The Pepin and Cotter piece, in fact, presents two additional figures in direct contrast with the garbage millennial theory – in Monitoring the Future, millennial men’s support for women in the public sphere has plateaued, not fallen; and attitudes about women working have continued to improve, not worsen. Their conclusion is, therefore, that they find some evidence of a move away from gender equality – a nuance that’s since been lost in the discussion of their work.

and Kieran Healy tweeted


As a rule if you see survey data (especially on a small subset of the population) without any uncertainty displayed, be suspicious.

Also, it’s impressive how easy these sorts of analysis are with modern technology. They used to require serious computing, expensive software, and potentially some work to access the data.  I did mine in an airport: commodity laptop, free WiFi, free software, user-friendly open-data archive.   One reason that basic statistics training has become much more useful in the past few decades is that so many of the other barriers to DIY analysis have been removed.

March 29, 2017

Technological progress in NZ polling

From a long story at

For the first time ever, Newshub and Reid Research will conduct 25 percent of its polling via the internet. The remaining 75 percent of polling will continue to be collected via landline phone calls, with its sampling size of 1000 respondents and its margin of error of 3.1 percent remaining unchanged. The addition of internet polling—aided by Trace Research and its director Andrew Zhu—will aim to enhance access to 18-35-year-olds, as well as better reflect the declining use of landlines in New Zealand.

This is probably a good thing, not just because it’s getting harder to sample people. Relying on landlines leads people who don’t understand polling to assume that, say, the Greens will do much better in the election than in the polls because their voters are younger. And they don’t.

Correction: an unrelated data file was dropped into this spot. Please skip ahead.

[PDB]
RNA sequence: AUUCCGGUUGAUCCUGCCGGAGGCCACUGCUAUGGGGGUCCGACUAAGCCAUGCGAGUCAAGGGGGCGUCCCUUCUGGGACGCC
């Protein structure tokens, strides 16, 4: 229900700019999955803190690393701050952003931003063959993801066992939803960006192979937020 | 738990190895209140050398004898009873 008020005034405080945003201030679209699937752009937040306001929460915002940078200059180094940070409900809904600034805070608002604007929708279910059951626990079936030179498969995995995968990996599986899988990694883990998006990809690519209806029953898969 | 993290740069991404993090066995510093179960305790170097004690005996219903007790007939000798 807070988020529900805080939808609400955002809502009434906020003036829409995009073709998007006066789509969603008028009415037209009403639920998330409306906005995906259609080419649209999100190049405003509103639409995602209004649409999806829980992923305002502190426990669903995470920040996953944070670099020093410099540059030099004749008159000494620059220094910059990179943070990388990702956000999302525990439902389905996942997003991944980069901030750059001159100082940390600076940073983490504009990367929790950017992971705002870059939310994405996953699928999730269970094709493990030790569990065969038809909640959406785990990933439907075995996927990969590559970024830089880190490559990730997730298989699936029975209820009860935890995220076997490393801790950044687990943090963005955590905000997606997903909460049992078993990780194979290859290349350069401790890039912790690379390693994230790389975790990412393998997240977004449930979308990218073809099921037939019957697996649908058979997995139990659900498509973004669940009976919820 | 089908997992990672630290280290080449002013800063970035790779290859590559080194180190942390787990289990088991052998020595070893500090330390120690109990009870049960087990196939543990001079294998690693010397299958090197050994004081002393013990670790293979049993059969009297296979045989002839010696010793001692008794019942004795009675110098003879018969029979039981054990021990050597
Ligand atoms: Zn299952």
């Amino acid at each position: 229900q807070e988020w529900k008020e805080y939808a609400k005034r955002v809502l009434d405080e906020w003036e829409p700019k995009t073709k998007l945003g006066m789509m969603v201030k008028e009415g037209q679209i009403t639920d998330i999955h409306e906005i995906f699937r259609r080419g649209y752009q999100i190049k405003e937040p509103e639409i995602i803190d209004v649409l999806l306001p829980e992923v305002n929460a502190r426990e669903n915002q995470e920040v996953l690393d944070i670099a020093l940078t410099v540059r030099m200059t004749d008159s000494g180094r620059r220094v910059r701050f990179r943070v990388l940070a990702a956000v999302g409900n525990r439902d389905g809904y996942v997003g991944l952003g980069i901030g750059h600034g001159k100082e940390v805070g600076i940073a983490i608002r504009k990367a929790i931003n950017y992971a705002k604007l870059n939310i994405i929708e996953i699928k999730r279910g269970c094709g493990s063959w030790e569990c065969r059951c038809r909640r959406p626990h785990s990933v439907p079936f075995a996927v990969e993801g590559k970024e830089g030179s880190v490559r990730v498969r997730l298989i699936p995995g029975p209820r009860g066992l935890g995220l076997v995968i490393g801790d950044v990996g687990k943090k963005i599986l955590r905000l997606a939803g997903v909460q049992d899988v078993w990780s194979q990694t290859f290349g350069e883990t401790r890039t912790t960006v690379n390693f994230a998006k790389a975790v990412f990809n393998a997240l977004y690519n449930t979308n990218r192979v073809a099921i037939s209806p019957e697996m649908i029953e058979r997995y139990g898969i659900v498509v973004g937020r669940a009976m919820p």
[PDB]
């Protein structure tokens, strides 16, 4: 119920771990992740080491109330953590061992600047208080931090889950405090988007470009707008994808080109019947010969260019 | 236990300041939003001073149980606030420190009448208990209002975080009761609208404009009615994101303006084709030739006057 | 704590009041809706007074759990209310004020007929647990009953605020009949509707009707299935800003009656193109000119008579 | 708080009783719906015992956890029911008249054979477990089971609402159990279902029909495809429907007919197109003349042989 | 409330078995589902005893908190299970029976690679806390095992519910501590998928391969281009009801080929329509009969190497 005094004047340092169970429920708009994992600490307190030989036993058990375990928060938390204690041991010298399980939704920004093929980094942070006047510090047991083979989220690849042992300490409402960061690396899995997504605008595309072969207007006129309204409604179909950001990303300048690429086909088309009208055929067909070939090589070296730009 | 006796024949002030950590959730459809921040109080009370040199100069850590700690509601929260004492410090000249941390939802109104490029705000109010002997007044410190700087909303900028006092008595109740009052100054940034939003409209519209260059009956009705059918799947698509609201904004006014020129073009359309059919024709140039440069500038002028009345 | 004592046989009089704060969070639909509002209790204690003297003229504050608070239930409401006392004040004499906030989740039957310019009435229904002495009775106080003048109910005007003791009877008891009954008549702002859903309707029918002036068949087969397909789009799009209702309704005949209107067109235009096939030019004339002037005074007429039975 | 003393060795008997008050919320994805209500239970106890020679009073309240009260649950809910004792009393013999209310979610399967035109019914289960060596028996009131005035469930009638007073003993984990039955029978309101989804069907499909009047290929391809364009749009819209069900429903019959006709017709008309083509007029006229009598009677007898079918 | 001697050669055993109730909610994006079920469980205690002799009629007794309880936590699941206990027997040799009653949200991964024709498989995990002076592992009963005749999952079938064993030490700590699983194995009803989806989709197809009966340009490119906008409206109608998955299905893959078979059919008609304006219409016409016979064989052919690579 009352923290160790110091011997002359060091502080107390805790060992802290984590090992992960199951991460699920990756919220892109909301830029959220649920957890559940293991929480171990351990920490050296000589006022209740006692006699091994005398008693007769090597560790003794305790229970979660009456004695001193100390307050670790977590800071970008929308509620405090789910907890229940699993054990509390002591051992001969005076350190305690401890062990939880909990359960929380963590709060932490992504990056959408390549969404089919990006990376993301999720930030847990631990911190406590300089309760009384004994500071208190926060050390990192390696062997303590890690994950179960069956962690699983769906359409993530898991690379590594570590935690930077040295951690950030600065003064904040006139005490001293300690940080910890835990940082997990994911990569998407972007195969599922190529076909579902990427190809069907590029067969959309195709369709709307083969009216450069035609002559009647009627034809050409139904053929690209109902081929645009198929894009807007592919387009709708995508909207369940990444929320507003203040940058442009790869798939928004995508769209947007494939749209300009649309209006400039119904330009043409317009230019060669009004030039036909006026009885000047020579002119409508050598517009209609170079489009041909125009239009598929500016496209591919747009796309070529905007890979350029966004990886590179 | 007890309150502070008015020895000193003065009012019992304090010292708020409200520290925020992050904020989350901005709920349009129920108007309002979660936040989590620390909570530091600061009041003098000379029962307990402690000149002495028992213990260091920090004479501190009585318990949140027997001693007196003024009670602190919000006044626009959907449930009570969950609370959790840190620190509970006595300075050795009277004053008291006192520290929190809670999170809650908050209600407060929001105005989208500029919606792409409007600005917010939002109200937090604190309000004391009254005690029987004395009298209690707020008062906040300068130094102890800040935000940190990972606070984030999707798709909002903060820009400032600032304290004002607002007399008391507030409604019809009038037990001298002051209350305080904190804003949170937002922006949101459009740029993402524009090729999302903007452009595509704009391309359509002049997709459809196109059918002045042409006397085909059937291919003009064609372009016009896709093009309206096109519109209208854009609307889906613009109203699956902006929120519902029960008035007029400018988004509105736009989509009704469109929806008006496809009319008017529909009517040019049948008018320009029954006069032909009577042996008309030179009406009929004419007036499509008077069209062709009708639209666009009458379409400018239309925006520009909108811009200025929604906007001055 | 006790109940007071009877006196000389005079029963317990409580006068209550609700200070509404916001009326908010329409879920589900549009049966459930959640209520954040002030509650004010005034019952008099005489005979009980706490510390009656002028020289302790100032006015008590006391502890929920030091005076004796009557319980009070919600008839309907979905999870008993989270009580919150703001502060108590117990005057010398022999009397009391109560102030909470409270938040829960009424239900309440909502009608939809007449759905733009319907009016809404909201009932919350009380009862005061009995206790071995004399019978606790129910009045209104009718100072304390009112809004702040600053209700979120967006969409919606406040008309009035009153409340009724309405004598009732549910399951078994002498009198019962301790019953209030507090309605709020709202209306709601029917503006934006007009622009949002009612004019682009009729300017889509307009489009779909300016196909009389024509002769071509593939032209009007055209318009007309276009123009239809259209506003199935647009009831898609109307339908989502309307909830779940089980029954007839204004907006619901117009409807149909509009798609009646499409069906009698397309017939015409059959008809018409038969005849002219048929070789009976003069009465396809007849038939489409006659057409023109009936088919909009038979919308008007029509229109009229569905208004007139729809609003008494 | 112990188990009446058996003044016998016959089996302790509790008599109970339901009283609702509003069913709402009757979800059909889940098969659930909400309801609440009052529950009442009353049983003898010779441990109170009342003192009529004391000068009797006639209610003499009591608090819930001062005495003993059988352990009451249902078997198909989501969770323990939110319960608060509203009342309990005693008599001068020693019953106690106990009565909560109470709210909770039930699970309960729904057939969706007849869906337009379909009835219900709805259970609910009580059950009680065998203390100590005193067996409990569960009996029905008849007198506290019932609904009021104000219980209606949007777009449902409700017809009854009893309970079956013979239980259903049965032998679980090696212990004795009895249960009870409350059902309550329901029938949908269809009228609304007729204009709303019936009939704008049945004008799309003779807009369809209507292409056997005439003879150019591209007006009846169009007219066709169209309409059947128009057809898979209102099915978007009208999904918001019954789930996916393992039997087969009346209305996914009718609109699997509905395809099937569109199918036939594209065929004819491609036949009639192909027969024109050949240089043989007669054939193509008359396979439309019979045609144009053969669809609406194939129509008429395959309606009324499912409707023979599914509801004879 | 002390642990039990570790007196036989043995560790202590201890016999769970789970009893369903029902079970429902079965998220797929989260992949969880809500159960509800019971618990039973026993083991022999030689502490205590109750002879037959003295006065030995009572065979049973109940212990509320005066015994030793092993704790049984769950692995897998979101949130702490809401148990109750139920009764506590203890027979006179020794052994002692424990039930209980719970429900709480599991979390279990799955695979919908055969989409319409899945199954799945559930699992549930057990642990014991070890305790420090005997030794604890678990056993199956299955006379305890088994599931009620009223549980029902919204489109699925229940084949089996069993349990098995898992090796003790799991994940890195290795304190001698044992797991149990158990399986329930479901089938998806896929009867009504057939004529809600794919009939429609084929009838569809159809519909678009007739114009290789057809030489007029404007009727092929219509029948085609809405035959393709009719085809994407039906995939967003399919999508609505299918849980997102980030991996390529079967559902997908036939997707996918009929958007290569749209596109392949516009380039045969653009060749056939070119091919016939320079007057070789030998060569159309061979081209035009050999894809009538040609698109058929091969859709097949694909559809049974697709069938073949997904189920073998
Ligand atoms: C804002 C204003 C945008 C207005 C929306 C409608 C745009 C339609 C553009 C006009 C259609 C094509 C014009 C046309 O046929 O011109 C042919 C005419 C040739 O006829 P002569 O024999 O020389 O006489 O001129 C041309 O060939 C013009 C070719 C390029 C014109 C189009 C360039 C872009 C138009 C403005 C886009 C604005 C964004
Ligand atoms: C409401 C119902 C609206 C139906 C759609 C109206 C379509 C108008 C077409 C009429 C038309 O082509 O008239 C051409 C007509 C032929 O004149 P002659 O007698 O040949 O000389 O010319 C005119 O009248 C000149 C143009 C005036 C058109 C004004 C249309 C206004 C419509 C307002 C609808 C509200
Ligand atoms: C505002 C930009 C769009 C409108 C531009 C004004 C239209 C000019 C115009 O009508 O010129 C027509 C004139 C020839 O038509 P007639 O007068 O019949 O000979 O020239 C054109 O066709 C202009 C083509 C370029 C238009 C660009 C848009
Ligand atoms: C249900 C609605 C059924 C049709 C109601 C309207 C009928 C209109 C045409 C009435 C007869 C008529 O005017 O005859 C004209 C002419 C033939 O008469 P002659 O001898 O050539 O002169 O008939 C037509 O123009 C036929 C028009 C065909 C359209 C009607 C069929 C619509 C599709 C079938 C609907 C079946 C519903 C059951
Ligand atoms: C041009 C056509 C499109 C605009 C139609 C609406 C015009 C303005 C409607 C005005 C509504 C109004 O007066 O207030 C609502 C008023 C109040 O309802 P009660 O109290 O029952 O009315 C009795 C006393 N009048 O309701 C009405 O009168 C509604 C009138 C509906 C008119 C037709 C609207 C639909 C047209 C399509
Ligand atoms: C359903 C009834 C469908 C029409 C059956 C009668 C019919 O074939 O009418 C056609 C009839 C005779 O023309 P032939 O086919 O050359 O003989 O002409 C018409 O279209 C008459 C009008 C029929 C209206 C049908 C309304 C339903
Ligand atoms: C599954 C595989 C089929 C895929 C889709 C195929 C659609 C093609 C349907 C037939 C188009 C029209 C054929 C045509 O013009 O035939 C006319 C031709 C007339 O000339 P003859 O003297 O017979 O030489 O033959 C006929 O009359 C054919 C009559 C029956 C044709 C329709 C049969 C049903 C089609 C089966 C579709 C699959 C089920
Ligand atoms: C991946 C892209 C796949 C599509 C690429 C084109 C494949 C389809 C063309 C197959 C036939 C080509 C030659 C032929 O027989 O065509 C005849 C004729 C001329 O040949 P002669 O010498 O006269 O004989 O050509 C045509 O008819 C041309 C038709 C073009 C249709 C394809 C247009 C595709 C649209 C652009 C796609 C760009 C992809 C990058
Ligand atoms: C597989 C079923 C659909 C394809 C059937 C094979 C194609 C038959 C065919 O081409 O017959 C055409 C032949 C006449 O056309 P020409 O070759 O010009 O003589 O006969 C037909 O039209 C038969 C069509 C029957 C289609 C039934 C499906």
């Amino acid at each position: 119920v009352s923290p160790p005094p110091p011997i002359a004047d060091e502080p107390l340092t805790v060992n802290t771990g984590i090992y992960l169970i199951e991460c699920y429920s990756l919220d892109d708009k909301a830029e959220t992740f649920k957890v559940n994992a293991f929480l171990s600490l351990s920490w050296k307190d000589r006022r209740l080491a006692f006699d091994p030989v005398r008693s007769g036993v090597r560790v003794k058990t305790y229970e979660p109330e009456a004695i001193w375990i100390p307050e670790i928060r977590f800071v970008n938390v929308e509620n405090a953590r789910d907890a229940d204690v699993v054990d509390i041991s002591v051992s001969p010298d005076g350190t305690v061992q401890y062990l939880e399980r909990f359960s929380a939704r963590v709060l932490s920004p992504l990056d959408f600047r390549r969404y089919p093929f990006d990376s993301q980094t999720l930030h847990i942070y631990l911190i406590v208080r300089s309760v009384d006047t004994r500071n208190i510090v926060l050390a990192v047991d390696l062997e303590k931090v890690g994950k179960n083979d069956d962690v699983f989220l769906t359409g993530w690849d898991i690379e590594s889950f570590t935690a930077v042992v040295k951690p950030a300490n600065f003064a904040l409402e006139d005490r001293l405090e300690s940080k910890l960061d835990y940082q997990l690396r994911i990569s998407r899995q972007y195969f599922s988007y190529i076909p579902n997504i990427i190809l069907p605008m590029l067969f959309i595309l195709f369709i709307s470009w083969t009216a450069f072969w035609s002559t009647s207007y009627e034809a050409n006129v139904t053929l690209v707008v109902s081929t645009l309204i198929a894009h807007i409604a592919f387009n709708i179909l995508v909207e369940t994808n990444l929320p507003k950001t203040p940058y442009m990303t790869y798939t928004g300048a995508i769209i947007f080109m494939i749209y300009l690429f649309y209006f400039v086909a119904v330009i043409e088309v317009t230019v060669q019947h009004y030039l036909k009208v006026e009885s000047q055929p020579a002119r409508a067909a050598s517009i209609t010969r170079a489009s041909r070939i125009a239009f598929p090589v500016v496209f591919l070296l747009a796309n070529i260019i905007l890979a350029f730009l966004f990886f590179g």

The downside of polling over the internet is it’s much harder to tell from outside if someone is doing a reasonable job of it. From the position of a Newshub viewer, it may be hard even to distinguish bogus online clicky polls from serious internet-based opinion research. So it’s important that Trace Research gets this right, and that Newshub is careful about describing different sorts of internet surveys.

As Patrick Gower says in the story

“The interpretation of data by the media is crucial. You can have this methodology that we’re using and have it be bang on and perfect, but I could be too loose with the way I analyse and present that data, and all that hard work can be undone by that. So in the end, it comes down to me and the other people who present it.”

It does. And it’s encouraging to see that stated explicitly.

January 11, 2017

Bogus poll stories, again

We have a headline today in the HeraldNew Zealand’s most monogamous town revealed“.

At first sight you might be worried this is something new that can be worked out from your phone’s sensor data, but no. It’s the result of a survey, and not even a survey of whether people are monogamous, but of whether they say they agree with the statement “I believe that monogamy is essential in a relationship” as part of the user data for a dating site that emphasises lasting relationships.

To make matters worse, this particular dating site’s marketing focuses on how different its members are from the general population.  It’s not going to be a good basis for generalising to “Kiwis are strongly in favour of monogamy

You can find the press release here (including the embedded map) and the dating site’s “in-depth article” here.

It’s not even that nothing else is happening in the world this week.